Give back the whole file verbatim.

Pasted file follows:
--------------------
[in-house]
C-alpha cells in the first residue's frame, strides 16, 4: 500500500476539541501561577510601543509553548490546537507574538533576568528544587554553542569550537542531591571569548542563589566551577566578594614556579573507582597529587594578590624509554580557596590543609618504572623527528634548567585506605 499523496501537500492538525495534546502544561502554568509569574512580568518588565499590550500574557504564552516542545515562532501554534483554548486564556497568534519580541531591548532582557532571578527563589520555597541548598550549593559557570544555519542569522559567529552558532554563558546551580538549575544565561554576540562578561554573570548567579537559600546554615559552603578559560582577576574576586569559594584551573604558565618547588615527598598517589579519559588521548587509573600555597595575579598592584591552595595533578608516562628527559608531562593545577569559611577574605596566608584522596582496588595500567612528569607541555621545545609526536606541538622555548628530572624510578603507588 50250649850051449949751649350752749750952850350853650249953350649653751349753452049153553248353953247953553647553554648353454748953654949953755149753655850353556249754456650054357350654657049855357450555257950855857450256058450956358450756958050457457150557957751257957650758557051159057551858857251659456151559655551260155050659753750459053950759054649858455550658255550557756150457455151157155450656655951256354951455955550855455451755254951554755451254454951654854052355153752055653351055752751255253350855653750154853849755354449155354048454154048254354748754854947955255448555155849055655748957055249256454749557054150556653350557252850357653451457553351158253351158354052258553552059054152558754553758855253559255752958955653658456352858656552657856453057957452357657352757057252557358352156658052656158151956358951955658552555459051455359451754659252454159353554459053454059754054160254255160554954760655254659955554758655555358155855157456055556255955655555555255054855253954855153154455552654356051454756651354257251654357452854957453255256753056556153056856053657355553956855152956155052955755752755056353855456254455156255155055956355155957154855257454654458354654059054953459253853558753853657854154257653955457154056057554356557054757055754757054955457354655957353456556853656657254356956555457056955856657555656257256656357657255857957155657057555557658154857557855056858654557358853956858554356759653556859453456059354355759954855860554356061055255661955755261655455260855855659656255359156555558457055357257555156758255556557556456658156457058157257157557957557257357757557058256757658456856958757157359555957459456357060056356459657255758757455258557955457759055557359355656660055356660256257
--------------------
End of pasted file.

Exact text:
[in-house]
C-alpha cells in the first residue's frame, strides 16, 4: 500500500476539541501561577510601543509553548490546537507574538533576568528544587554553542569550537542531591571569548542563589566551577566578594614556579573507582597529587594578590624509554580557596590543609618504572623527528634548567585506605 499523496501537500492538525495534546502544561502554568509569574512580568518588565499590550500574557504564552516542545515562532501554534483554548486564556497568534519580541531591548532582557532571578527563589520555597541548598550549593559557570544555519542569522559567529552558532554563558546551580538549575544565561554576540562578561554573570548567579537559600546554615559552603578559560582577576574576586569559594584551573604558565618547588615527598598517589579519559588521548587509573600555597595575579598592584591552595595533578608516562628527559608531562593545577569559611577574605596566608584522596582496588595500567612528569607541555621545545609526536606541538622555548628530572624510578603507588 50250649850051449949751649350752749750952850350853650249953350649653751349753452049153553248353953247953553647553554648353454748953654949953755149753655850353556249754456650054357350654657049855357450555257950855857450256058450956358450756958050457457150557957751257957650758557051159057551858857251659456151559655551260155050659753750459053950759054649858455550658255550557756150457455151157155450656655951256354951455955550855455451755254951554755451254454951654854052355153752055653351055752751255253350855653750154853849755354449155354048454154048254354748754854947955255448555155849055655748957055249256454749557054150556653350557252850357653451457553351158253351158354052258553552059054152558754553758855253559255752958955653658456352858656552657856453057957452357657352757057252557358352156658052656158151956358951955658552555459051455359451754659252454159353554459053454059754054160254255160554954760655254659955554758655555358155855157456055556255955655555555255054855253954855153154455552654356051454756651354257251654357452854957453255256753056556153056856053657355553956855152956155052955755752755056353855456254455156255155055956355155957154855257454654458354654059054953459253853558753853657854154257653955457154056057554356557054757055754757054955457354655957353456556853656657254356956555457056955856657555656257256656357657255857957155657057555557658154857557855056858654557358853956858554356759653556859453456059354355759954855860554356061055255661955755261655455260855855659656255359156555558457055357257555156758255556557556456658156457058157257157557957557257357757557058256757658456856958757157359555957459456357060056356459657255758757455258557955457759055557359355656660055356660256257